Author: Lindsey Leavitt
Published: March 1, 2011 by Bloomsbury
Source: My personal library
Challenge: The Contemps
Summary: According to her guidance counselor, fifteen-year-old Payton Gritas needs a focus object—an item to concentrate her emotions on. It's supposed to be something inanimate, but Payton decides to use the thing she stares at during class: Sean Griswold's head. They've been linked since third grade (Griswold-Gritas—it's an alphabetical order thing), but she's never really known him.
The focus object is intended to help Payton deal with her father's newly diagnosed multiple sclerosis. And it's working. With the help of her boy-crazy best friend Jac, Payton starts stalking—er, focusing on—Sean Griswold . . . all of him! He's cute, he shares her Seinfeld obsession (nobody else gets it!) and he may have a secret or two of his own.
In this sweet story of first love, Lindsey Leavitt seamlessly balances heartfelt family moments, spot-on sarcastic humor, and a budding young romance.
Review: This was such a good book! It was cute and sweet and heartfelt and just filled with overall good feelings. I thought (because of the summary) that this was going to be an instant-love-without-a-reason type book, but "love" didn't really come up that much as far as "I love him."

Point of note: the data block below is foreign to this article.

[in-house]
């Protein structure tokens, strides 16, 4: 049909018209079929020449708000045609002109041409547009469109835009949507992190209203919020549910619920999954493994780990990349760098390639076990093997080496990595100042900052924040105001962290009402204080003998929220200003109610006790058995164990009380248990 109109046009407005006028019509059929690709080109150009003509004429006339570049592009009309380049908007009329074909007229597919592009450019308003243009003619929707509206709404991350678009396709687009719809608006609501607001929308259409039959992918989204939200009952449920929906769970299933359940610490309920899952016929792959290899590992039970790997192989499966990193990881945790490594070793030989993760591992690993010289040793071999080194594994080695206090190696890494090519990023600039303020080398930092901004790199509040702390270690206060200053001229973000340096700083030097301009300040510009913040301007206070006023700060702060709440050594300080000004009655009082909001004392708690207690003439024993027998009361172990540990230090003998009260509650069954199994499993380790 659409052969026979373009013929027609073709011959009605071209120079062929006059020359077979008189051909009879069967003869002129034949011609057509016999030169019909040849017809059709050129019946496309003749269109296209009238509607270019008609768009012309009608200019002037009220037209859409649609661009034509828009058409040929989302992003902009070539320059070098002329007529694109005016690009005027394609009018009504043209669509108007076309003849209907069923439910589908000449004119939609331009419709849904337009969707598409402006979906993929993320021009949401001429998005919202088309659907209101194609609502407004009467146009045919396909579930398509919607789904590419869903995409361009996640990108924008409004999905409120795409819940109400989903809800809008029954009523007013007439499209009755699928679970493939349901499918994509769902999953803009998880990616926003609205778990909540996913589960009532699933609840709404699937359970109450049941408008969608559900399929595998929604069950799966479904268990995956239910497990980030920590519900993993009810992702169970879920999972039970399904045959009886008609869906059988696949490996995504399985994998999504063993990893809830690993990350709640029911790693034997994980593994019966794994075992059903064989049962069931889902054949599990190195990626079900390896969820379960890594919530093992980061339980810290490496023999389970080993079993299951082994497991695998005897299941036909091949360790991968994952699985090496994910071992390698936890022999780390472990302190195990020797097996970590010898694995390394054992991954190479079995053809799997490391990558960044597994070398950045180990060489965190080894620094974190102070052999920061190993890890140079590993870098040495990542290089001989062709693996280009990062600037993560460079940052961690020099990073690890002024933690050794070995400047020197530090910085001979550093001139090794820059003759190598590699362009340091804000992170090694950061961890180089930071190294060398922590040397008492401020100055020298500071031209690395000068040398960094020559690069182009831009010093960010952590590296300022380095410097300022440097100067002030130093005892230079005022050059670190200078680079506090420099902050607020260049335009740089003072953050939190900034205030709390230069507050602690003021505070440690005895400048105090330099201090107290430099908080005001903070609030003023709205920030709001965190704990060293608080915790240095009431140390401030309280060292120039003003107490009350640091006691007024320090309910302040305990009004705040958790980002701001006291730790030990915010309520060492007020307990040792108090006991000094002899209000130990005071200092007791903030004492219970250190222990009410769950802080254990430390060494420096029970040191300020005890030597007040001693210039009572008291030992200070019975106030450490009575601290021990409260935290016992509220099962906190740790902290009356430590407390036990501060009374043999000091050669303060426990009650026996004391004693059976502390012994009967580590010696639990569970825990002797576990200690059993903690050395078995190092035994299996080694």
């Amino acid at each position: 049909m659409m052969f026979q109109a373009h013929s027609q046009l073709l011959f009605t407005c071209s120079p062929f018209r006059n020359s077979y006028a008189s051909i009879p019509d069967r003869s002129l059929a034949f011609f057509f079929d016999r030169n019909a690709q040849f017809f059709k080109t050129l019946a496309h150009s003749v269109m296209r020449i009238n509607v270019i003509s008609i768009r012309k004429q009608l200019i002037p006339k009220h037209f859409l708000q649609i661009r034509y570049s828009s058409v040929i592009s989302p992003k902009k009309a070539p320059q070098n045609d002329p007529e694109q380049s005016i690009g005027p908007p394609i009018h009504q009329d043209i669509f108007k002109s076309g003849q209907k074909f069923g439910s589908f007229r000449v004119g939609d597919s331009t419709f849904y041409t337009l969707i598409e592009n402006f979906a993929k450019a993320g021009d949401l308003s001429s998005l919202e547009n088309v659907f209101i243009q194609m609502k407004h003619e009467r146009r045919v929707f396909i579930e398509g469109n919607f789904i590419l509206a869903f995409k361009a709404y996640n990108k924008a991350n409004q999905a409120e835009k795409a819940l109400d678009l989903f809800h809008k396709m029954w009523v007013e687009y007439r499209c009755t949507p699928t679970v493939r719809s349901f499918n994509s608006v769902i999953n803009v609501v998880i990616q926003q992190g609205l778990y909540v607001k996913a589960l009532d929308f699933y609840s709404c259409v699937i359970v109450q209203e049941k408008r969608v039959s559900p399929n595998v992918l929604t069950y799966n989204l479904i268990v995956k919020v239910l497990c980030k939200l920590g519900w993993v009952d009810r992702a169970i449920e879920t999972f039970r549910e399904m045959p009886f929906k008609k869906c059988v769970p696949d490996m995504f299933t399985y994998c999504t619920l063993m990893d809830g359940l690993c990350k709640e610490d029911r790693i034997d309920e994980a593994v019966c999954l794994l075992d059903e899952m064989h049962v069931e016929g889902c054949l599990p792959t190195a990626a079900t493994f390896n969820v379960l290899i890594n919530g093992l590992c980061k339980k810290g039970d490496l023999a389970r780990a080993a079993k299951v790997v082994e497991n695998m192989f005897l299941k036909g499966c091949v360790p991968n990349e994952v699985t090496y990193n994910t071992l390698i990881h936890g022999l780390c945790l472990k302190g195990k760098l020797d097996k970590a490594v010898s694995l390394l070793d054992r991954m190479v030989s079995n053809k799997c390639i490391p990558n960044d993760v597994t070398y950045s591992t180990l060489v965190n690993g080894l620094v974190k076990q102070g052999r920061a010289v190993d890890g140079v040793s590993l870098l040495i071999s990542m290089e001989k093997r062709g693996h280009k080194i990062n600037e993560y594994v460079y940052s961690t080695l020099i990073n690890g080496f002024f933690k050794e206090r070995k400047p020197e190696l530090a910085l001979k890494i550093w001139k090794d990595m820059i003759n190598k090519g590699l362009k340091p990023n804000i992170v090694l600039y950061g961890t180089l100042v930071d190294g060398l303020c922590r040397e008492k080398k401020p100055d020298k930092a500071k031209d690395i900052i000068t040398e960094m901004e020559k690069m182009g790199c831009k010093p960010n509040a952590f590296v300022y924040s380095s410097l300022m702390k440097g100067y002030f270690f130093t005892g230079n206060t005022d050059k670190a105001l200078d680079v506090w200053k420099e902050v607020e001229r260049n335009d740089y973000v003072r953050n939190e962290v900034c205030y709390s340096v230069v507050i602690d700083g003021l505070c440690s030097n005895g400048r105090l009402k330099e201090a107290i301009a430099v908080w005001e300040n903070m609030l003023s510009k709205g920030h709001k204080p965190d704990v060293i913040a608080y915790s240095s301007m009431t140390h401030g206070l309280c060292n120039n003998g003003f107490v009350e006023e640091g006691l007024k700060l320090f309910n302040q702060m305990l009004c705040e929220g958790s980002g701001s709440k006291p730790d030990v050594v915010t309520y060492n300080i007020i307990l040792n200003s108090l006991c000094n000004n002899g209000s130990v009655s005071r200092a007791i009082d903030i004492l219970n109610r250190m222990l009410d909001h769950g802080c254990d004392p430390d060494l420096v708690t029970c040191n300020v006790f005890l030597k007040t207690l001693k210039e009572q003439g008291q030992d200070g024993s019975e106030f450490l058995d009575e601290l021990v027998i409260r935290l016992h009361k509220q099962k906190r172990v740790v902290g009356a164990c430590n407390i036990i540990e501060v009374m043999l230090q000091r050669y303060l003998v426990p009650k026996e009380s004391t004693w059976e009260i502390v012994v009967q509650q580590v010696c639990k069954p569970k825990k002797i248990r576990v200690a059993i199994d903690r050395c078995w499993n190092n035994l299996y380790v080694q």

I never really understood why Payton was so mad with her parents. Obviously they kept her father's MS a secret from her, but you really can tell that they were trying to protect her. Other than that I didn't have any problems with Payton. I think she was a very three dimensional character and had something that everyone can relate to. She doesn't see herself as the prettiest/most popular/best person out there ans sher realizes and accepts her flaws. Plus I could definitely relate to her anal retentive ways of making lists and what not.
The relationships Payton were made were also great to read. I could see the bond between her and Sean as it was forming and loved watching her interact with Jac. I also found it easy to relate to the older brother and other family aspects of her life.
My only real problem with Sean Griswold's Head was that it seemed more involved in developing Payton's relationships with people instead of developing her family bonds and problems at home.
Sean Griswold's Head was super funny and will probably be easy for many people to relate to. The characters were fun to read and I wouldn't mind at all if one of them was my best friend.